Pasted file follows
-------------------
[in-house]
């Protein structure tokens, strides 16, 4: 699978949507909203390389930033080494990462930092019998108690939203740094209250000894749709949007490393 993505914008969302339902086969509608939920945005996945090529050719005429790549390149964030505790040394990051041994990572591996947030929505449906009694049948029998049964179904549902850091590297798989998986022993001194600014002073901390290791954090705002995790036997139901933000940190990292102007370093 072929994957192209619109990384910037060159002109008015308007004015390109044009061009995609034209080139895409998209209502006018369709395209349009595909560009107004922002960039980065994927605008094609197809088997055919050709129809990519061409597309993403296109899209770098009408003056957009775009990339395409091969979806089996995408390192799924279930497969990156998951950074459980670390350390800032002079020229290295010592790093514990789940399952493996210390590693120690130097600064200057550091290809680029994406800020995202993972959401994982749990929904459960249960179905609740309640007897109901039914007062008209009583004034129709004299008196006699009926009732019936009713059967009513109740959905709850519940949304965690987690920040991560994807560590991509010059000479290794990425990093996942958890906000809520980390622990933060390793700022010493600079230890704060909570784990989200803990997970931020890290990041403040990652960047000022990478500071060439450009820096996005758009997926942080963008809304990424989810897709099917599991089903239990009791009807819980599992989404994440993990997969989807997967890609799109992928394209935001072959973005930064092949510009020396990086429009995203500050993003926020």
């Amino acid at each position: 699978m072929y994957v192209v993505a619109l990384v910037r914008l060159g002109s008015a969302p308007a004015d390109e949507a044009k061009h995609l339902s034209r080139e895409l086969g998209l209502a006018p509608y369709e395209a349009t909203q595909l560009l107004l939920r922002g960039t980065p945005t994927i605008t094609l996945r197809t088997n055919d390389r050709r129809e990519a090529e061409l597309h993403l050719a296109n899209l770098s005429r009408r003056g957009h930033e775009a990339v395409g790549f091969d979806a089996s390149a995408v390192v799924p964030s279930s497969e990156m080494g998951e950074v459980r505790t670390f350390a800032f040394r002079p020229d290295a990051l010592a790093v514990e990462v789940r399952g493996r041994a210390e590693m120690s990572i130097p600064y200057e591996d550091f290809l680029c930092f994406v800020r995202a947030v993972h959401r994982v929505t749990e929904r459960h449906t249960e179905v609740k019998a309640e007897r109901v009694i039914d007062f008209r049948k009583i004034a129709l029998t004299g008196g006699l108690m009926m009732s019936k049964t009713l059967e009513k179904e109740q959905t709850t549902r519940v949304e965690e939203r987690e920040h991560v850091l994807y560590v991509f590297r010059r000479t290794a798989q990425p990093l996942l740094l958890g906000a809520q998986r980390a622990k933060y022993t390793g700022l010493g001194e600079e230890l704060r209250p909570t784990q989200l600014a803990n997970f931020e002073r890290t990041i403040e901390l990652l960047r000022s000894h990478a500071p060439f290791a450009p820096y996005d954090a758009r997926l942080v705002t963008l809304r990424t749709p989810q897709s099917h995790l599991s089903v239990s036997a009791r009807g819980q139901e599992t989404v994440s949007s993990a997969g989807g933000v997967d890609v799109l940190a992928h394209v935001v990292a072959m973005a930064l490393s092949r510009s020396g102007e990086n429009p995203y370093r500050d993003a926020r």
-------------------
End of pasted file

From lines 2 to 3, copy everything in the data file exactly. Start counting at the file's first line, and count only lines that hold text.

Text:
């Protein structure tokens, strides 16, 4: 699978949507909203390389930033080494990462930092019998108690939203740094209250000894749709949007490393 993505914008969302339902086969509608939920945005996945090529050719005429790549390149964030505790040394990051041994990572591996947030929505449906009694049948029998049964179904549902850091590297798989998986022993001194600014002073901390290791954090705002995790036997139901933000940190990292102007370093 072929994957192209619109990384910037060159002109008015308007004015390109044009061009995609034209080139895409998209209502006018369709395209349009595909560009107004922002960039980065994927605008094609197809088997055919050709129809990519061409597309993403296109899209770098009408003056957009775009990339395409091969979806089996995408390192799924279930497969990156998951950074459980670390350390800032002079020229290295010592790093514990789940399952493996210390590693120690130097600064200057550091290809680029994406800020995202993972959401994982749990929904459960249960179905609740309640007897109901039914007062008209009583004034129709004299008196006699009926009732019936009713059967009513109740959905709850519940949304965690987690920040991560994807560590991509010059000479290794990425990093996942958890906000809520980390622990933060390793700022010493600079230890704060909570784990989200803990997970931020890290990041403040990652960047000022990478500071060439450009820096996005758009997926942080963008809304990424989810897709099917599991089903239990009791009807819980599992989404994440993990997969989807997967890609799109992928394209935001072959973005930064092949510009020396990086429009995203500050993003926020």
């Amino acid at each position: 699978m072929y994957v192209v993505a619109l990384v910037r914008l060159g002109s008015a969302p308007a004015d390109e949507a044009k061009h995609l339902s034209r080139e895409l086969g998209l209502a006018p509608y369709e395209a349009t909203q595909l560009l107004l939920r922002g960039t980065p945005t994927i605008t094609l996945r197809t088997n055919d390389r050709r129809e990519a090529e061409l597309h993403l050719a296109n899209l770098s005429r009408r003056g957009h930033e775009a990339v395409g790549f091969d979806a089996s390149a995408v390192v799924p964030s279930s497969e990156m080494g998951e950074v459980r505790t670390f350390a800032f040394r002079p020229d290295a990051l010592a790093v514990e990462v789940r399952g493996r041994a210390e590693m120690s990572i130097p600064y200057e591996d550091f290809l680029c930092f994406v800020r995202a947030v993972h959401r994982v929505t749990e929904r459960h449906t249960e179905v609740k019998a309640e007897r109901v009694i039914d007062f008209r049948k009583i004034a129709l029998t004299g008196g006699l108690m009926m009732s019936k049964t009713l059967e009513k179904e109740q959905t709850t549902r519940v949304e965690e939203r987690e920040h991560v850091l994807y560590v991509f590297r010059r000479t290794a798989q990425p990093l996942l740094l958890g906000a809520q998986r980390a622990k933060y022993t390793g700022l010493g001194e600079e230890l704060r209250p909570t784990q989200l600014a803990n997970f931020e002073r890290t990041i403040e901390l990652l960047r000022s000894h990478a500071p060439f290791a450009p820096y996005d954090a758009r997926l942080v705002t963008l809304r990424t749709p989810q897709s099917h995790l599991s089903v239990s036997a009791r009807g819980q139901e599992t989404v994440s949007s993990a997969g989807g933000v997967d890609v799109l940190a992928h394209v935001v990292a072959m973005a930064l490393s092949r510009s020396g102007e990086n429009p995203y370093r500050d993003a926020r």